In The New Victorians, Pimpare reveals the disturbing parallels between the anti-welfare propagandists of the nineteenth century and the elite actors and well-funded policy research organizations of today. Alarmingly, he shows how the New Victorians of today often invoke the rhetoric of their predecessors while ignoring the complete failure of nineteenth-century reforms. The New Victorians goes on to uncover the elite and grassroots resistance in the Gilded Age that paved the way for the counter-reforms of the Progressive Era, revealing urgent lessons toward renewing support for broader state defense of the poor today.
Author Biography: A former director of Artists to End Hunger and the Food & Hunger Hotline, Stephen Pimpare currently teaches politics and history at Hunter College, City University of New York.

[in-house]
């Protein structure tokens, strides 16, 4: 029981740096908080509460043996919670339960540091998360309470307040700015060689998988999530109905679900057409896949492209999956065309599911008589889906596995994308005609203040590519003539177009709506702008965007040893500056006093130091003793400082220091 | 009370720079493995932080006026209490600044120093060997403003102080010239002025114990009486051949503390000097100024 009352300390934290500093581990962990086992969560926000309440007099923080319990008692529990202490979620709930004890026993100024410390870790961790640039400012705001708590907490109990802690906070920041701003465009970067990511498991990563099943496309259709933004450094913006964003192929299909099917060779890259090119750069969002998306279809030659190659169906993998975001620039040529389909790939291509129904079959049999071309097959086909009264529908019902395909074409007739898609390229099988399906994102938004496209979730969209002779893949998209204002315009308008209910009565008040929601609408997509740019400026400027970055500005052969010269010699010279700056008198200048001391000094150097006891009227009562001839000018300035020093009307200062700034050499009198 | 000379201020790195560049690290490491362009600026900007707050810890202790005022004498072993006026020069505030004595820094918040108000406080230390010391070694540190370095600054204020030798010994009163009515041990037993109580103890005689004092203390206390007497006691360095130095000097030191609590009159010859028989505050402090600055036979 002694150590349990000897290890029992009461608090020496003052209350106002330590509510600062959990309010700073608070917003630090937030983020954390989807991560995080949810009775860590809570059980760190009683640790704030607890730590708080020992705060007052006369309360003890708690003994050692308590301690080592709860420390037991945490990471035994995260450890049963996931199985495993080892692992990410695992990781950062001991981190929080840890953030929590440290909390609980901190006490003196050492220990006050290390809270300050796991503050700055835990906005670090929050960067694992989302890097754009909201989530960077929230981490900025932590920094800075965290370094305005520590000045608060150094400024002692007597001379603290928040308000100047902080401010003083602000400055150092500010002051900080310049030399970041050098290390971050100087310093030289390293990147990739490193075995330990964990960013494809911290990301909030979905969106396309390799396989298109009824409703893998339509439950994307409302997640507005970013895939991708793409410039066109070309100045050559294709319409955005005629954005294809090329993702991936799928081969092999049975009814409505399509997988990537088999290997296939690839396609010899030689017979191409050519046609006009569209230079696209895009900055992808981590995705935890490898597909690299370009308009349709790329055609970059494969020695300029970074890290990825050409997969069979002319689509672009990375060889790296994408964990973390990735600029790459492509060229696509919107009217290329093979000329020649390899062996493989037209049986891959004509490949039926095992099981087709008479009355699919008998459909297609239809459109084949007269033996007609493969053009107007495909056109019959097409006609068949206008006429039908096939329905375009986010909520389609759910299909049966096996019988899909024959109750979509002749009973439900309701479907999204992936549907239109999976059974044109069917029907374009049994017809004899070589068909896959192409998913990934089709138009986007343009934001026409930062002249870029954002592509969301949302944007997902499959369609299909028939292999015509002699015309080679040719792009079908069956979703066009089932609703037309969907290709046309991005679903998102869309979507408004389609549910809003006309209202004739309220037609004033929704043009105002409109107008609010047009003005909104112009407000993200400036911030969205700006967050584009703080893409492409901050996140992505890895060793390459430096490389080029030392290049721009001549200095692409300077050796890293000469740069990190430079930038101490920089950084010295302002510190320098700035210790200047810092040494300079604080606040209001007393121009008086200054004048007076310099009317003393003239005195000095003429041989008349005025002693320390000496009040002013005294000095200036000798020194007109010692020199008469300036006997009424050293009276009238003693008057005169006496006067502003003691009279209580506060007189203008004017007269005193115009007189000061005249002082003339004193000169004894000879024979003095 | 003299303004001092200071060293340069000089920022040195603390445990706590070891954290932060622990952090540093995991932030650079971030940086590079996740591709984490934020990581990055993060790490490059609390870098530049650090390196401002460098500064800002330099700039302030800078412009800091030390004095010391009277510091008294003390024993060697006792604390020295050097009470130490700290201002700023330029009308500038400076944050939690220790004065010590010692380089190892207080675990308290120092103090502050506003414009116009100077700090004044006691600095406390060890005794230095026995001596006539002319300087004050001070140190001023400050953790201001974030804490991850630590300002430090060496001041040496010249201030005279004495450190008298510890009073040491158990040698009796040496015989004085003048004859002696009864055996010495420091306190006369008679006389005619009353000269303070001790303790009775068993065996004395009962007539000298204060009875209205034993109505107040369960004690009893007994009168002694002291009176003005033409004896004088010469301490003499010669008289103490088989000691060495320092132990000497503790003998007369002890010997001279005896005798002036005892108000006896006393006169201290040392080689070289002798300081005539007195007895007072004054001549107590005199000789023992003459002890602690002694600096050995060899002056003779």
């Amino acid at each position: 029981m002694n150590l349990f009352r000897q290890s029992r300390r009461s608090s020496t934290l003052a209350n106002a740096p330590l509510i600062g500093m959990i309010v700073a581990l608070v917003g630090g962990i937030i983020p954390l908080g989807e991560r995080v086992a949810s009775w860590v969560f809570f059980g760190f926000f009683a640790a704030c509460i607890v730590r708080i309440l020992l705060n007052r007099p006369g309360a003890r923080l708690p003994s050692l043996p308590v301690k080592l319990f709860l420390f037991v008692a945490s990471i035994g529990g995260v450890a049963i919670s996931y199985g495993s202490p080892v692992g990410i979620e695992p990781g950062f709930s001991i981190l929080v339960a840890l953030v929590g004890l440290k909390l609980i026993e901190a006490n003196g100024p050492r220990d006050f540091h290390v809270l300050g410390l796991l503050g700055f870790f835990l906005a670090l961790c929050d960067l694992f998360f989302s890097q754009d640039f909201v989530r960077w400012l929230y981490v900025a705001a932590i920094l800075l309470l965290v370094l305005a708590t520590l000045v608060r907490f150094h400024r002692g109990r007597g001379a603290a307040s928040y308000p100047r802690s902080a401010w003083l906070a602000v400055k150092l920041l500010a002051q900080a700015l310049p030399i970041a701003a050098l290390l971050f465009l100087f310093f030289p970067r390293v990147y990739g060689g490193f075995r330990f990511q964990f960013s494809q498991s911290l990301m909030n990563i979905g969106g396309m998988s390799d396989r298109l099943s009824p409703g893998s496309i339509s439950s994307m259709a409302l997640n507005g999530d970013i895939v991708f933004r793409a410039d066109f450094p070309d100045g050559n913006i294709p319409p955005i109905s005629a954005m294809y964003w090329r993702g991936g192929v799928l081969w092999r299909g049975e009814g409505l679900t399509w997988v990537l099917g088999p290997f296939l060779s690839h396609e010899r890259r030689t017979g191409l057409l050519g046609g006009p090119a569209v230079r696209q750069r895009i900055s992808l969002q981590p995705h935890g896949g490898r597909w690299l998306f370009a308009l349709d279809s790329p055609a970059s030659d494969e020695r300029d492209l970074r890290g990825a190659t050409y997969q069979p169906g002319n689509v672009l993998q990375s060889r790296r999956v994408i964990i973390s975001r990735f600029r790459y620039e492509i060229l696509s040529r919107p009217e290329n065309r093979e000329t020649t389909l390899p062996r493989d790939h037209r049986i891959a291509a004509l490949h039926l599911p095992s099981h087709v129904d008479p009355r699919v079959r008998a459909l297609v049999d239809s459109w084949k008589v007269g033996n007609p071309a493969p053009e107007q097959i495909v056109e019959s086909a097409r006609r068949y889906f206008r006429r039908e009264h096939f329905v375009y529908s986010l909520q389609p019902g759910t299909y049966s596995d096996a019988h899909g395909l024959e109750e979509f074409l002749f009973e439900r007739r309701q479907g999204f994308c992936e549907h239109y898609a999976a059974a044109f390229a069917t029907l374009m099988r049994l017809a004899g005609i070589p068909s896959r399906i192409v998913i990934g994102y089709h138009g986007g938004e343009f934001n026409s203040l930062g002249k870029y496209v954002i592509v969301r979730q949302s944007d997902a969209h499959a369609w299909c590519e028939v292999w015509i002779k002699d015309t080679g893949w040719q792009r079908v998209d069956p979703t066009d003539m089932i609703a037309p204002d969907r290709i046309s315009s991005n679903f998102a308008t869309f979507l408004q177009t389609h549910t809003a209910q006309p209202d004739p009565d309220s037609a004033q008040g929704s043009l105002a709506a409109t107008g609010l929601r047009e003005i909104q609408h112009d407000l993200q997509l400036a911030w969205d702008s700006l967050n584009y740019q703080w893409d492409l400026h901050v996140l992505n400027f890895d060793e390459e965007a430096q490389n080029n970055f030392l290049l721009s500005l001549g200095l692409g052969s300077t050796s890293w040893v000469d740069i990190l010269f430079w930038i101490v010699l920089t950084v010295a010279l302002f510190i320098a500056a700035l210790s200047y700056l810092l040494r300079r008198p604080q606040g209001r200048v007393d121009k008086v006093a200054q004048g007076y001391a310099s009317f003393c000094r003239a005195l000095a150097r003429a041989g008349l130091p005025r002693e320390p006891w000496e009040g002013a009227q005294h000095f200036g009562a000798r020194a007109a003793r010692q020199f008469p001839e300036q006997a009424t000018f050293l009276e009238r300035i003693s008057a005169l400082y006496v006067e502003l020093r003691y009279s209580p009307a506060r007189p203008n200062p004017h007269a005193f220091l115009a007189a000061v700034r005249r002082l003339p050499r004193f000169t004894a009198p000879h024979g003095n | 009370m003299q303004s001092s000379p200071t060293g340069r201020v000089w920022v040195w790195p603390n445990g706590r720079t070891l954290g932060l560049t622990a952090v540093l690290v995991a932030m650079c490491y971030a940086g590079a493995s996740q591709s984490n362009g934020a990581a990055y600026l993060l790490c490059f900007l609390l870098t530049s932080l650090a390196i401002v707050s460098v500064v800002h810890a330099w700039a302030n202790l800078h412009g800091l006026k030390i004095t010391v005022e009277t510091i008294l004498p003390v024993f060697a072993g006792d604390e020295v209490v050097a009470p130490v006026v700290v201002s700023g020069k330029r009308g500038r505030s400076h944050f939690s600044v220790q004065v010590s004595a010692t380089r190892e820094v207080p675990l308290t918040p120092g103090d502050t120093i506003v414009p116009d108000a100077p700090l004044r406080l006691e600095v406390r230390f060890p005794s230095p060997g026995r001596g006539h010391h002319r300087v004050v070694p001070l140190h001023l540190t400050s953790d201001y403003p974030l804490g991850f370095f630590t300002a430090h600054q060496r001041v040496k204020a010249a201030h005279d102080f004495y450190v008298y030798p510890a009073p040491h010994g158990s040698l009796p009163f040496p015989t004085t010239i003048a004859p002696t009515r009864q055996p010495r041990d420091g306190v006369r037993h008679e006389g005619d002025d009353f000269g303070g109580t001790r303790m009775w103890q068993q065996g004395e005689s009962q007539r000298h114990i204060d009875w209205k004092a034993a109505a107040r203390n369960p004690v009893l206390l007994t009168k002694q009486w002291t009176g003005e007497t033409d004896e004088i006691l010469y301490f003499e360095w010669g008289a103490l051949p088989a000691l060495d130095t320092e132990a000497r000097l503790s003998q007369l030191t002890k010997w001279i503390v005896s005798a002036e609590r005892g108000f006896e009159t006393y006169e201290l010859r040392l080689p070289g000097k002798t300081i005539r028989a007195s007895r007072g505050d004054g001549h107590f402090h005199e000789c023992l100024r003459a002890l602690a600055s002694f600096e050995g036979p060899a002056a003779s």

|Publisher:||New Press, The|
|Product dimensions:||7.88(w) x 10.96(h) x 1.06(d)|
Table of Contents
|1||Same As It Ever Was||13|
|2||Rise of the Reformer||42|
|3||Reform: Then Neither Should She Eat||82|
|4||Reform Redux: Dethroning the Welfare Queen||111|
|5||Results of Reforms||142|
|6||The Squeegee Guy and the Tramp||169|
|7||Poverty and Propaganda||194|